T cells coordinate multiple adaptive immune responses and are responsible for the recognition of pathogens, antigens and tumors. They originate from bone marrow progenitor cells and upon maturation in the thymus migrate to the periphery of the body in order to exert their patrolling functions. Upon antigen encounter, T cells are able to differentiate into effector cells, a key event for the elimination of pathogens through the production of several cytokines and cytotoxic mediators (Kumar et al., 2018; Goswami and Awasthi, 2020). It has been shown that MSCs can influence T cell proliferation and differentiation in vitro through the secretion of a number of soluble factors (Duffy et al., 2011). Galectin-1 in particular is highly expressed by MSCs and able to directly inhibit T cell activation. Indeed, knockdown of this protein in vitro has been shown to partially rescue proliferation of both killer and helper T lymphocytes (Gieseke et al., 2010). T cells can differentiate into different subsets of cells; however, dysregulation of this process can lead to immunological deficiencies and autoimmune diseases. For example, it has been observed that NPCs are able to selectively inhibit differentiation of pathogenic T cells through the expression of leukaemia inhibitory factor (LIF) receptors providing potential new insights into multiple sclerosis (Cao et al., 2011). On a separate study, using scRNA sequencing T cells have been shown to infiltrate the adult sub-ventricular zone NSC niche during aging. T cells in old brains secrete IFNγ which promotes a decrease in proliferation of NSCs in both co-culture experiments and in vivo (Dulken et al., 2019) (Figure 3, point 9).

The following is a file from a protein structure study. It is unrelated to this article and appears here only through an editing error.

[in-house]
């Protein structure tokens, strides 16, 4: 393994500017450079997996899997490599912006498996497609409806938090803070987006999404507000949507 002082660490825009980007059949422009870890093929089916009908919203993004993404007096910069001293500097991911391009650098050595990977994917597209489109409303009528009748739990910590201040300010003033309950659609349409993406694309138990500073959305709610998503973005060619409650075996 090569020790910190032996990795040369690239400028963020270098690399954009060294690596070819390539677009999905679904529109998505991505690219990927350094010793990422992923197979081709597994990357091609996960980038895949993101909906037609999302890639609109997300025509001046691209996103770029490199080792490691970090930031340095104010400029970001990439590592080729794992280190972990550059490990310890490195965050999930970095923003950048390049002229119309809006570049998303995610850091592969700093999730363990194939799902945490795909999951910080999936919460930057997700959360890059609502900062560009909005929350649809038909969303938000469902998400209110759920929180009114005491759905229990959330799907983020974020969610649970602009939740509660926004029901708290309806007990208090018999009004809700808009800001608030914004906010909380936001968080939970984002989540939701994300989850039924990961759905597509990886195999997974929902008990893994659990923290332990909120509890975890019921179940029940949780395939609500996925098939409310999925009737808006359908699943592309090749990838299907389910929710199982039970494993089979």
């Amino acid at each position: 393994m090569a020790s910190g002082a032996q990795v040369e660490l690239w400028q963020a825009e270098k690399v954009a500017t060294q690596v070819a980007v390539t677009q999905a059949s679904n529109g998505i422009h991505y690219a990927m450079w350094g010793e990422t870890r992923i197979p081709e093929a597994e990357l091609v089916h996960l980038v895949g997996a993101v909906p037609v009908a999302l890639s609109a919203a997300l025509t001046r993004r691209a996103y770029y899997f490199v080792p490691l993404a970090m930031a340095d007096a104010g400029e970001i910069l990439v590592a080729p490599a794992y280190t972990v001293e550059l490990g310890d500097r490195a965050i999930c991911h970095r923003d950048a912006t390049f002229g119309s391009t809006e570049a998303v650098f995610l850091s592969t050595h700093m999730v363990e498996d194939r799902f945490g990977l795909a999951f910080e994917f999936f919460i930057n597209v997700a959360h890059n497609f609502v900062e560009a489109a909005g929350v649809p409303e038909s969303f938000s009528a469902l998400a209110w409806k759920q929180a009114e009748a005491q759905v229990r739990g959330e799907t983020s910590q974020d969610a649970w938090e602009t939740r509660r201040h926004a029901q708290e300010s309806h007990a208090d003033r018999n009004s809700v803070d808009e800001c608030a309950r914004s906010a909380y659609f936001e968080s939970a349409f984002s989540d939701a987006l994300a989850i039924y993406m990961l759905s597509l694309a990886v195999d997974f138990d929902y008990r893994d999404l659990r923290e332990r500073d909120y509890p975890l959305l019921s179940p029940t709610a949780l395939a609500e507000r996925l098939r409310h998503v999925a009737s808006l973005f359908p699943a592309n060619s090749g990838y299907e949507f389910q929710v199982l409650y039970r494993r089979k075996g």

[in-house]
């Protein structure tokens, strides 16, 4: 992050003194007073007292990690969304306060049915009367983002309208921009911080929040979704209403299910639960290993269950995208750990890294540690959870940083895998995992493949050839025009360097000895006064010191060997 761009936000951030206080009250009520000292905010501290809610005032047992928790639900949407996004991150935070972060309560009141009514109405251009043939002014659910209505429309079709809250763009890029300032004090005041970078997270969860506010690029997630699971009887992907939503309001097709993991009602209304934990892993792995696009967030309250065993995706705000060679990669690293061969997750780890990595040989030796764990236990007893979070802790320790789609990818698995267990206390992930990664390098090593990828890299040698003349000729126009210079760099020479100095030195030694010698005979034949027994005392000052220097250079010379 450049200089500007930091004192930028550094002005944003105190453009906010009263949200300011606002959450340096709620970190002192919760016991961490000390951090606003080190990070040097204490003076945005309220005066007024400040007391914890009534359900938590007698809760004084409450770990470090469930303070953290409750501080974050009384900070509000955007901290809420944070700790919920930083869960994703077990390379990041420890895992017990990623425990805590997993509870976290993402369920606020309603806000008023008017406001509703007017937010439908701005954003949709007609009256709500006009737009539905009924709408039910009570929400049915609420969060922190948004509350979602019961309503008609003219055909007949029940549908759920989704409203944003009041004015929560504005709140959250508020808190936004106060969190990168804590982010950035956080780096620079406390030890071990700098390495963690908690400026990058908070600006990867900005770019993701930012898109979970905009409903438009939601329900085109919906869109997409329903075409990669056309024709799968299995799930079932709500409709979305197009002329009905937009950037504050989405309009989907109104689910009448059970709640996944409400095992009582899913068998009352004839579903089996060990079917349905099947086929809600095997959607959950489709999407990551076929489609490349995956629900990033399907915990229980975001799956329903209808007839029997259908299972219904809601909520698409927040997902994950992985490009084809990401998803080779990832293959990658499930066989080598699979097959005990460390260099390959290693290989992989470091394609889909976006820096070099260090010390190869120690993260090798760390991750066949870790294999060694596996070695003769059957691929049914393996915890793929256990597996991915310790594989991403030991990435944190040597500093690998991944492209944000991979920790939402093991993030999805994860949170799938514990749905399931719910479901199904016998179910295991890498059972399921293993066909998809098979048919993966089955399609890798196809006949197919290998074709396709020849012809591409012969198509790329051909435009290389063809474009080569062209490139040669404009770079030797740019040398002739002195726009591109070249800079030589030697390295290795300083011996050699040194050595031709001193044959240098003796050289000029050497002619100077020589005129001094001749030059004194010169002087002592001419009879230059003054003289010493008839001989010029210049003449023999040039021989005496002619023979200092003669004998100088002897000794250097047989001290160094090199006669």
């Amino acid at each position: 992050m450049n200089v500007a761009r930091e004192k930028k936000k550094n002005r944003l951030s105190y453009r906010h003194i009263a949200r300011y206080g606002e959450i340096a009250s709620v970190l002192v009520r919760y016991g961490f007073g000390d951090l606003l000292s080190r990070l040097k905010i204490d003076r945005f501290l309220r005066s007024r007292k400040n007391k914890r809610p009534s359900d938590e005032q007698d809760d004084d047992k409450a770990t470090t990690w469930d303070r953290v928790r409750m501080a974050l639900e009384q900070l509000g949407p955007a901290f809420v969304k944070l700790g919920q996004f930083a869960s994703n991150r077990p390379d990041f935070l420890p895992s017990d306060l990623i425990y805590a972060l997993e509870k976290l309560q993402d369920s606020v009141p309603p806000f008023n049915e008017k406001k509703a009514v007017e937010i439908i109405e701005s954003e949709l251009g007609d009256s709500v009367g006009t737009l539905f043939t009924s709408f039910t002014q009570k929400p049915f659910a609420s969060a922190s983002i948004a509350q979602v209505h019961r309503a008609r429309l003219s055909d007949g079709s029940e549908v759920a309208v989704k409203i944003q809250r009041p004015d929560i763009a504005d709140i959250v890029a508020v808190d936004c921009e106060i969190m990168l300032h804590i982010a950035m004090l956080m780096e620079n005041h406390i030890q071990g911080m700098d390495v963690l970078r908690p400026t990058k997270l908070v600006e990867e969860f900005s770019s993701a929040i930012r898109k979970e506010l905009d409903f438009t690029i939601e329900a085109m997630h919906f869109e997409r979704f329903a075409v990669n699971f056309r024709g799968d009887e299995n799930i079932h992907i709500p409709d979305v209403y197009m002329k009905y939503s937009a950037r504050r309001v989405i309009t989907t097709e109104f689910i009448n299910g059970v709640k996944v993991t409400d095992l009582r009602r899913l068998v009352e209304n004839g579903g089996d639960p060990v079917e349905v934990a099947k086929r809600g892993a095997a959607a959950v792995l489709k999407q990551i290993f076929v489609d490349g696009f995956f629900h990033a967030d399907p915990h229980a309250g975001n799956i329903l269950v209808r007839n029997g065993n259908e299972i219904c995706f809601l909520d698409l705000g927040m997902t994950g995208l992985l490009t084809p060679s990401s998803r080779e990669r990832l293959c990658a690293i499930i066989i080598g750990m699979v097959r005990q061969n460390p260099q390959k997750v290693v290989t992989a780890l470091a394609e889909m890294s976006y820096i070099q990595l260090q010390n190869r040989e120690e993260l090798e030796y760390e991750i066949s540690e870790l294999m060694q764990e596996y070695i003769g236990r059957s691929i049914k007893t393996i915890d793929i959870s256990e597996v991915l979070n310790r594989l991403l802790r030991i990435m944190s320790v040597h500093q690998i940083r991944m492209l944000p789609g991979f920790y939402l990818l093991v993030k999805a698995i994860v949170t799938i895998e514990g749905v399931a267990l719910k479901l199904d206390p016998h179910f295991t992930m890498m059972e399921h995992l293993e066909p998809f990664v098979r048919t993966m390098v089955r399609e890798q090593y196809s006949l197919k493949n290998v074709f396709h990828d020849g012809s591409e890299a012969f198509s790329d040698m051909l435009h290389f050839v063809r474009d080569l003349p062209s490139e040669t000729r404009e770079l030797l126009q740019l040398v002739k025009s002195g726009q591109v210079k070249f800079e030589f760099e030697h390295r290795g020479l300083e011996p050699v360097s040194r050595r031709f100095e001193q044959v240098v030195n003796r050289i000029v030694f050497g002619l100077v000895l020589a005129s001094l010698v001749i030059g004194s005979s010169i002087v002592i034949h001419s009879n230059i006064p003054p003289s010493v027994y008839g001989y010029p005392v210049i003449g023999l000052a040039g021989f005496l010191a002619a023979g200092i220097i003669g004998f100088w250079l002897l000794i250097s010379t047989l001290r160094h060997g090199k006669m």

Furthermore, MSCs are also able to indirectly modulate T cell activity by affecting maturation and differentiation of antigen presenting cells, such as dendritic cells, important for antigen processing and presentation (Jiang et al., 2005). While neoantigen presentation has been mostly studied in cancer (stem) cells with a focus on T cells and the expression of major histocompatibility complex I (MHC-I) after radiation- or chemotherapy-induced DNA damage in connection with an increased mutational load and subclonal neoantigen generation (McLaughlin et al., 2020), little is known about DNA damage and neoantigen presentation in normal tissue-specific stem cells and their microenvironment (Figure 3, point 10).
The Dual Role of Cellular Senescence in Stem Cell Function